Goal-directed rewarded behavior and goal-directed non-rewarded behavior are concerned with motivation. However, the neural substrates involved in goal-directed non-rewarded behaviors are unknown. Using functional magnetic resonance imaging, we investigated the brain activities of healthy individuals during a novel tool use (turning a screwdriver) to elucidate the relationship between the brain mechanism relevant to goal-directed non-rewarded behavior and motivation. We found that our designed behavioral task evoked activities in the orbitofrontal cortex, striatum, anterior insula, lateral prefrontal cortex, and anterior cingulate cortex compared with a meaningless task. These results suggest that activation in these cerebral regions play important roles in motivational behavior without tangible rewards.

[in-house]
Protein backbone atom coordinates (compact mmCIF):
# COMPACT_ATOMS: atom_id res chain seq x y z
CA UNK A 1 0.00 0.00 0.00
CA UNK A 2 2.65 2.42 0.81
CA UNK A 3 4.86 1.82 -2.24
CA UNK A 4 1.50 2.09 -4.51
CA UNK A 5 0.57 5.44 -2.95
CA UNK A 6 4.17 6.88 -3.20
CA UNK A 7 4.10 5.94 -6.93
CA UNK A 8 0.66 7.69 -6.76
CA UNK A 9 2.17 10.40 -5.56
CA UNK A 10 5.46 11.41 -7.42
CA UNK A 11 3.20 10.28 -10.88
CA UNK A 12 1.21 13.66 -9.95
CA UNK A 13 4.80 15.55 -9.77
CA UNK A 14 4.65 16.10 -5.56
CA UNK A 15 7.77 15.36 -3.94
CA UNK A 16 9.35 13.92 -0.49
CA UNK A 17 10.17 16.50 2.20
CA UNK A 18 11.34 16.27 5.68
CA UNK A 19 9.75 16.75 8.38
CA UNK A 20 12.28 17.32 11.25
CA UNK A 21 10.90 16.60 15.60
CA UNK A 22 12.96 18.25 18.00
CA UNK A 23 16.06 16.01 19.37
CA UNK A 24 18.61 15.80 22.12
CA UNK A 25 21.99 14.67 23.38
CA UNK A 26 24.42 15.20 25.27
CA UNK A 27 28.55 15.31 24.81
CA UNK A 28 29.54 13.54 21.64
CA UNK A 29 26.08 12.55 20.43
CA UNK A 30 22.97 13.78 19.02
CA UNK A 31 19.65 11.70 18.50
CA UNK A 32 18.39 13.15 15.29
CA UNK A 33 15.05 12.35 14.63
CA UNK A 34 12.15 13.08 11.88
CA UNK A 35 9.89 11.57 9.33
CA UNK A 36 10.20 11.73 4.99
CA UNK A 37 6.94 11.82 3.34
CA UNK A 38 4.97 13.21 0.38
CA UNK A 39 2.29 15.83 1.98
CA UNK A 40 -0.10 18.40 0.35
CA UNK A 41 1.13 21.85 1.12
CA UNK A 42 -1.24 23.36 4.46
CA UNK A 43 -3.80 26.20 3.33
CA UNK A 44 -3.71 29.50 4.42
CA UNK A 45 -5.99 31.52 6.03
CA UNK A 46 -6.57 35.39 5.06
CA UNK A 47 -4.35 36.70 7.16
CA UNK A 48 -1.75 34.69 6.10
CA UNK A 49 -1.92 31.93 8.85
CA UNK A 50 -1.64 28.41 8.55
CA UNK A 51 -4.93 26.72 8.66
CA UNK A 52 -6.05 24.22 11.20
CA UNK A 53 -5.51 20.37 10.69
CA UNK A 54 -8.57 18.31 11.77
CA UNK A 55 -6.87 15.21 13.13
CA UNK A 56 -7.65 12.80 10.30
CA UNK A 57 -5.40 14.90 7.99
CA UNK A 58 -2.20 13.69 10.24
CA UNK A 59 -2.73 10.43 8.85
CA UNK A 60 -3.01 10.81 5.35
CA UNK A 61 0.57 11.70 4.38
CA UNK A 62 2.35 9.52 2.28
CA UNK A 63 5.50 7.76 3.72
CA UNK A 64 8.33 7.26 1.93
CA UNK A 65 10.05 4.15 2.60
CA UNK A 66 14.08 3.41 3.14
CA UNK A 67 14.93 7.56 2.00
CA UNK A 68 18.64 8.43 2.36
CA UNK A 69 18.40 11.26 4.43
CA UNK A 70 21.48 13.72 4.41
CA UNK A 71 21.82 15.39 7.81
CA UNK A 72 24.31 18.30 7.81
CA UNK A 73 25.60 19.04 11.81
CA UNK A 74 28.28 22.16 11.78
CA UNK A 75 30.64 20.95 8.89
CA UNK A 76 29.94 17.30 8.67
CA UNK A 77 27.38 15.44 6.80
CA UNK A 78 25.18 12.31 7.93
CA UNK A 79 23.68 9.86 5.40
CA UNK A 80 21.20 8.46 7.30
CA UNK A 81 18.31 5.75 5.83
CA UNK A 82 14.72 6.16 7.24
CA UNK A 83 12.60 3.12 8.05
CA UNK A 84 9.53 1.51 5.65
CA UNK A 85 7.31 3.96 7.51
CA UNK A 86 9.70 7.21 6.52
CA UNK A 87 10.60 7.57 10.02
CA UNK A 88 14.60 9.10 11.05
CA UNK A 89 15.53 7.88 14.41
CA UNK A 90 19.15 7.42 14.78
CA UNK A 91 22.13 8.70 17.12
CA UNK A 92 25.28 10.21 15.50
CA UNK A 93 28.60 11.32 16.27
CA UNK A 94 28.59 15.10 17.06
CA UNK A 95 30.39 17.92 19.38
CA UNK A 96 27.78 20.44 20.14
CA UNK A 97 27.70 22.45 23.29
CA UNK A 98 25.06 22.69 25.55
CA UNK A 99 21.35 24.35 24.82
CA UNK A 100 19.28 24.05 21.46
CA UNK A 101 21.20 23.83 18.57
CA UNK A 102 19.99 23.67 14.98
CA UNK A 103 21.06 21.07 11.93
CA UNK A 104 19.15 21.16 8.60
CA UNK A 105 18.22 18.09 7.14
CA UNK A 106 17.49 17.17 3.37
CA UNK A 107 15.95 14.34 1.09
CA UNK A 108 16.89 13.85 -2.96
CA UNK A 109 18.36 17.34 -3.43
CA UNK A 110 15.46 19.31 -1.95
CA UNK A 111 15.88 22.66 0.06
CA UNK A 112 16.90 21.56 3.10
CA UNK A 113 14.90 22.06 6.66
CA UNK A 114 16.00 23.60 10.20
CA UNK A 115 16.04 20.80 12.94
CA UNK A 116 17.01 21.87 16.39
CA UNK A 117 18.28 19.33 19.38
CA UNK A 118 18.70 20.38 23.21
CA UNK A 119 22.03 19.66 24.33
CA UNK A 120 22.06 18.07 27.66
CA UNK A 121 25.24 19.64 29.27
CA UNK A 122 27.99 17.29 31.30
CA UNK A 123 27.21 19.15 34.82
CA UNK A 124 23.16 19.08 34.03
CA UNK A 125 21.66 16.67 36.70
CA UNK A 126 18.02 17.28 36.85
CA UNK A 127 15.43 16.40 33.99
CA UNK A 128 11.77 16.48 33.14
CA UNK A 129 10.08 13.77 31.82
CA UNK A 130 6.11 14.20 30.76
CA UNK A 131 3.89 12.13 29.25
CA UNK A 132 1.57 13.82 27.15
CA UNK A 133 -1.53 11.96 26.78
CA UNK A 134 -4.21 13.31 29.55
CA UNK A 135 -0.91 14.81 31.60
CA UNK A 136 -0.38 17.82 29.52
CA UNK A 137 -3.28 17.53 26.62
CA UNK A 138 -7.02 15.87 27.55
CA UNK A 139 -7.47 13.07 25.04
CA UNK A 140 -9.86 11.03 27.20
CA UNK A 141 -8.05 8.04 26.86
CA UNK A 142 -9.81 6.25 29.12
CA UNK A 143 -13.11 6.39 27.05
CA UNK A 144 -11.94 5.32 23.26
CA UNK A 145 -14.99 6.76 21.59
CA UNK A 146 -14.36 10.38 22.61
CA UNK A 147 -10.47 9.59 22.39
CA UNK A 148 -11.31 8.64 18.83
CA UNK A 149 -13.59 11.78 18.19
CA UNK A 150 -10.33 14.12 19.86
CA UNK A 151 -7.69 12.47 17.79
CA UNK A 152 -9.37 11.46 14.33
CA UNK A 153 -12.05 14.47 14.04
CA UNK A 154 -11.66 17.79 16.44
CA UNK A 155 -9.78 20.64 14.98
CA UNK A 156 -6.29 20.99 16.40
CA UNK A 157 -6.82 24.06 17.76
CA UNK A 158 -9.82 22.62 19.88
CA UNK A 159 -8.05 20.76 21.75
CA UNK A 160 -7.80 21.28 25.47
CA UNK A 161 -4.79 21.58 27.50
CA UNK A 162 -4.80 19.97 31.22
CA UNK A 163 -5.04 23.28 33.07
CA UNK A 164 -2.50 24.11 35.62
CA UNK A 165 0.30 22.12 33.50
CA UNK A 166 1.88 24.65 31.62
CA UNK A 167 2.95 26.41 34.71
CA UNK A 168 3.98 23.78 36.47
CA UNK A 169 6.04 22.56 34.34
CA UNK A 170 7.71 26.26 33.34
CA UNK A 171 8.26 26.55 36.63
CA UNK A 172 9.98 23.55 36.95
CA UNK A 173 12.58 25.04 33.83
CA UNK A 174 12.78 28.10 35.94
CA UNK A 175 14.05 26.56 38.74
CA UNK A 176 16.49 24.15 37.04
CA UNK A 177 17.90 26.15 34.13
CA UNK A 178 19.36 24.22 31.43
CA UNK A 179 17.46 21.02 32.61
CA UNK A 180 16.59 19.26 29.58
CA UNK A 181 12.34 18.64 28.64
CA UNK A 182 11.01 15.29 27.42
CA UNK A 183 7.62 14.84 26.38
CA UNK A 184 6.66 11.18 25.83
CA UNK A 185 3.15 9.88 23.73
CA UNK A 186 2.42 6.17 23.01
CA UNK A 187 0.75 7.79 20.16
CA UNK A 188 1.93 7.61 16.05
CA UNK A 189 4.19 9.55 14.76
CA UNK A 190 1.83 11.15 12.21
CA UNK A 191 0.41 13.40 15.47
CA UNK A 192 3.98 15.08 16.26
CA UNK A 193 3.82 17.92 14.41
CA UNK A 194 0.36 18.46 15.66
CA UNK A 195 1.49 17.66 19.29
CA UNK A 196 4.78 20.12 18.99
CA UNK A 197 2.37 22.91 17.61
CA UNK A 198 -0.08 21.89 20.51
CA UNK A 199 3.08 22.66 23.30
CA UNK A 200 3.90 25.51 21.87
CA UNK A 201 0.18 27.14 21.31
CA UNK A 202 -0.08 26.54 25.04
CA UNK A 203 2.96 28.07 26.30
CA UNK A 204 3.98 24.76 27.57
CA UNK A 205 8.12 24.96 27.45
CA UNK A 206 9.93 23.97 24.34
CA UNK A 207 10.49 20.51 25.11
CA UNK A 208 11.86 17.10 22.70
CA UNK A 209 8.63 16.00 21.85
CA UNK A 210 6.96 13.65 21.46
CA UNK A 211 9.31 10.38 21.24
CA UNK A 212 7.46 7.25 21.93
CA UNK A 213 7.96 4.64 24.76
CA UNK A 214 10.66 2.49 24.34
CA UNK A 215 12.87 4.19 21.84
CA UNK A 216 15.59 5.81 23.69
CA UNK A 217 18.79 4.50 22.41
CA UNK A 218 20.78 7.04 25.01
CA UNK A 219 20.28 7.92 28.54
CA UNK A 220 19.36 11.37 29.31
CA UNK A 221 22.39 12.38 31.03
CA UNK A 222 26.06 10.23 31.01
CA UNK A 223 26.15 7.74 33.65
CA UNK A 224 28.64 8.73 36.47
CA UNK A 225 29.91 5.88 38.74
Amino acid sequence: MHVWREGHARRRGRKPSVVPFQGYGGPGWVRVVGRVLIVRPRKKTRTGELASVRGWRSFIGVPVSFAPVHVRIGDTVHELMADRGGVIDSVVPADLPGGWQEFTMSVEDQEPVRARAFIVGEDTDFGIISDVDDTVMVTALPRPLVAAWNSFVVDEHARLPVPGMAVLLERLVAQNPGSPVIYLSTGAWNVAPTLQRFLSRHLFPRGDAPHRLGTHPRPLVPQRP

aDepartment of Neurosurgery, Faculty of Medicine, University of the Ryukyus
bDepartment of Occupational Therapy, Okinawa College of Rehabilitation and Welfare, Okinawa
cDepartment of Neurosurgery, Tsukuba Memorial Hospital, Ibaragi
dWaseda Institute for Advanced Study, Waseda University, Tokyo, Japan
Correspondence to Masahiko Nishimura, Department of Neurosurgery, Faculty of Medicine, University of the Ryukyus, 207-Uehara, Nishihara-cho, Okinawa 903-0215, Japan
Tel: +81 98 895 1171; fax: +81 98 895 1423; e-mail: email@example.com
Received 6 July 2009 accepted 8 July 2009